Phase II study of tamoxifen and high-dose retinyl acetate in patients with advanced breast cancer

Francesco Boccardo, Luciano Canobbio, Massimo Resasco, Andrea U. Decensi, Gisella Pastorino, Fulvio Brema

Research output: Contribution to journalArticlepeer-review


Retinoids have shown a tumor growth inhibition and a synergistic activity with hormonal manipulations in human breast cancer cell lines and rat mammary carcinoma. To investigate the potential usefulness of this synergistic activity in human breast cancer, 33 postmenopausal patients with advanced disease were treated with the combination of tamoxifen (10 mg p.o. three times a day) and retinyl acetate (300 000 IU p.o. daily). Out of 31 evaluable patients, 3 achieved complete response, 9 partial response (overall response rate: 38.5%, 95% confidence interval=21%-56%) and 16 (52%) showed no change. The median duration of response was 11.5 months (range: 3-19+months), while the 2-year overall survival rate for the entire group of patients was 63%. Toxicity was generally mild, hot flushes, nausea (and/or vomiting), headache and cutaneous itching being the most frequent side-effects. Only 1 patient discontinued treatment for severe toxicity. These preliminary results suggest that the combination of tamoxifen and high-dose retinyl acetate is a safe and effective regimen for breast cancer patients. However, the study design does not allow us to establish whether the very low rate of early disease progression we observed might be related to a possible synergistic effect between retinoids and antiestrogens or rather to the quite indolent disease of the patients who have been selected for entry into this trial.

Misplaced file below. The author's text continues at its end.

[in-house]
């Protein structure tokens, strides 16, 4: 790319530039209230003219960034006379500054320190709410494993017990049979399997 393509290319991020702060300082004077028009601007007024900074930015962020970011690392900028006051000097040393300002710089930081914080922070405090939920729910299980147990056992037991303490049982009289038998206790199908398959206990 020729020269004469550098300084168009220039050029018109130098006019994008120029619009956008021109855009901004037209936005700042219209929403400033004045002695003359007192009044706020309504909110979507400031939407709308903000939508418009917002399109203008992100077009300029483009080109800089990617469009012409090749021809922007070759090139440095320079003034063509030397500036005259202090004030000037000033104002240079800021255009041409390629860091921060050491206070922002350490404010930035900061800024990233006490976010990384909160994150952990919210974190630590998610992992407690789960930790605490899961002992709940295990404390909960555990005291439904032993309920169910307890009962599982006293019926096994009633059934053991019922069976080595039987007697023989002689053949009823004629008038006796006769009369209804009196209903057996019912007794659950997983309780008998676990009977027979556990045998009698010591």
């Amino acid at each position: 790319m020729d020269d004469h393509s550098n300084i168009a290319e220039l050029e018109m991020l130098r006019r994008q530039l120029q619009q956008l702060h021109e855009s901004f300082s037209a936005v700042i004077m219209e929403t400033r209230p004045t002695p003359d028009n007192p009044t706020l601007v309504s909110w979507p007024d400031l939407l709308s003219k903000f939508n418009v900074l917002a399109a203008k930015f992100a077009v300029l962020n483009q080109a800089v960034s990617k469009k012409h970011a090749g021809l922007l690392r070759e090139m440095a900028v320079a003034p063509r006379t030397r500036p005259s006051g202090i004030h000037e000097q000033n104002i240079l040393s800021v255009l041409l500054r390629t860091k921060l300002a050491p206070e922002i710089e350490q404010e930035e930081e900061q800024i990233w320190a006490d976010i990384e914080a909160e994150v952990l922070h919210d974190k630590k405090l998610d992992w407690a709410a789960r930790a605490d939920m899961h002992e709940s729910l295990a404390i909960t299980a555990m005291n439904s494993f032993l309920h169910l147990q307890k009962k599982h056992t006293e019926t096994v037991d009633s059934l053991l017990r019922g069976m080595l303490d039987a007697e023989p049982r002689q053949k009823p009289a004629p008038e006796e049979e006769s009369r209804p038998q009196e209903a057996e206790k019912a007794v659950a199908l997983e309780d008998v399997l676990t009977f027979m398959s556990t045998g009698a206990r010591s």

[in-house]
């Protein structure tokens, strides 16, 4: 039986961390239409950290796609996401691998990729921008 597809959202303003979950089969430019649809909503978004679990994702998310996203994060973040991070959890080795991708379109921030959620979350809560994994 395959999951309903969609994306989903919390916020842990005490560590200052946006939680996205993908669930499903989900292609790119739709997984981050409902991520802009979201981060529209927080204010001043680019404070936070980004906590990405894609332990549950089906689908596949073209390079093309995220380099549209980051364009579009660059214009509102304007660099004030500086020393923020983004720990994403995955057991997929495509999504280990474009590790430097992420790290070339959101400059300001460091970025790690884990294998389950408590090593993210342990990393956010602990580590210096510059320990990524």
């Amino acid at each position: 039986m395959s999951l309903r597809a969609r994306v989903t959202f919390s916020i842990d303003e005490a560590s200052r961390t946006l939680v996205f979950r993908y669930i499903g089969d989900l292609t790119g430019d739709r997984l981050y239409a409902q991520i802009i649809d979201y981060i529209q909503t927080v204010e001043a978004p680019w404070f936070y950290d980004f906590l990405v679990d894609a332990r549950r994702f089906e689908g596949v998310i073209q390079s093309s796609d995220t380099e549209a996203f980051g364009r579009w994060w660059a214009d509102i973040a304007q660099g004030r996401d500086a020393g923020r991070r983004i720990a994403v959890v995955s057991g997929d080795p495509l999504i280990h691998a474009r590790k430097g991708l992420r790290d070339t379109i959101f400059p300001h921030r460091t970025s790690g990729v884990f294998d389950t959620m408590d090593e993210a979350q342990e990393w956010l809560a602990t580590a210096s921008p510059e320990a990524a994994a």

Original languageEnglish
Pages (from-to)503-506
Number of pages4
JournalJournal of Cancer Research and Clinical Oncology
Issue number5
Publication statusPublished - Sep 1990


  • Breast cancer
  • Retinoids
  • Tamoxifen

ASJC Scopus subject areas

  • Oncology
  • Cancer Research


Dive into the research topics of 'Phase II study of tamoxifen and high-dose retinyl acetate in patients with advanced breast cancer'. Together they form a unique fingerprint.

Cite this